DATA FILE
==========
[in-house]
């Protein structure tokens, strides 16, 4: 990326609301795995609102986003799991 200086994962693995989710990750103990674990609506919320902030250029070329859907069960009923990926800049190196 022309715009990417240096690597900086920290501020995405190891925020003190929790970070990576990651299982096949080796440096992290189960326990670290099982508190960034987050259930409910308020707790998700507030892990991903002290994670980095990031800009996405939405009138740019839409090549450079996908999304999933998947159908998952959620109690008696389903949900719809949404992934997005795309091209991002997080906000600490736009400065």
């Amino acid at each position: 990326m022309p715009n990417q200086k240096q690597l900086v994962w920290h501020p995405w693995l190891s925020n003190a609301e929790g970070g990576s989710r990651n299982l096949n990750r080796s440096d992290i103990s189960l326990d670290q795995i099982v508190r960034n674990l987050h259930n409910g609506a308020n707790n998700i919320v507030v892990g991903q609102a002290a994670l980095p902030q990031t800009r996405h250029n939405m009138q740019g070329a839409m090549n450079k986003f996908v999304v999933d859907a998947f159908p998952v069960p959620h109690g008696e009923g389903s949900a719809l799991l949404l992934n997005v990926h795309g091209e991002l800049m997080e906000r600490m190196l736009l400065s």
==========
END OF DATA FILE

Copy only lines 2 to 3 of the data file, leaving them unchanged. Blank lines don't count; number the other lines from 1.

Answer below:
């Protein structure tokens, strides 16, 4: 990326609301795995609102986003799991 200086994962693995989710990750103990674990609506919320902030250029070329859907069960009923990926800049190196 022309715009990417240096690597900086920290501020995405190891925020003190929790970070990576990651299982096949080796440096992290189960326990670290099982508190960034987050259930409910308020707790998700507030892990991903002290994670980095990031800009996405939405009138740019839409090549450079996908999304999933998947159908998952959620109690008696389903949900719809949404992934997005795309091209991002997080906000600490736009400065």
């Amino acid at each position: 990326m022309p715009n990417q200086k240096q690597l900086v994962w920290h501020p995405w693995l190891s925020n003190a609301e929790g970070g990576s989710r990651n299982l096949n990750r080796s440096d992290i103990s189960l326990d670290q795995i099982v508190r960034n674990l987050h259930n409910g609506a308020n707790n998700i919320v507030v892990g991903q609102a002290a994670l980095p902030q990031t800009r996405h250029n939405m009138q740019g070329a839409m090549n450079k986003f996908v999304v999933d859907a998947f159908p998952v069960p959620h109690g008696e009923g389903s949900a719809l799991l949404l992934n997005v990926h795309g091209e991002l800049m997080e906000r600490m190196l736009l400065s």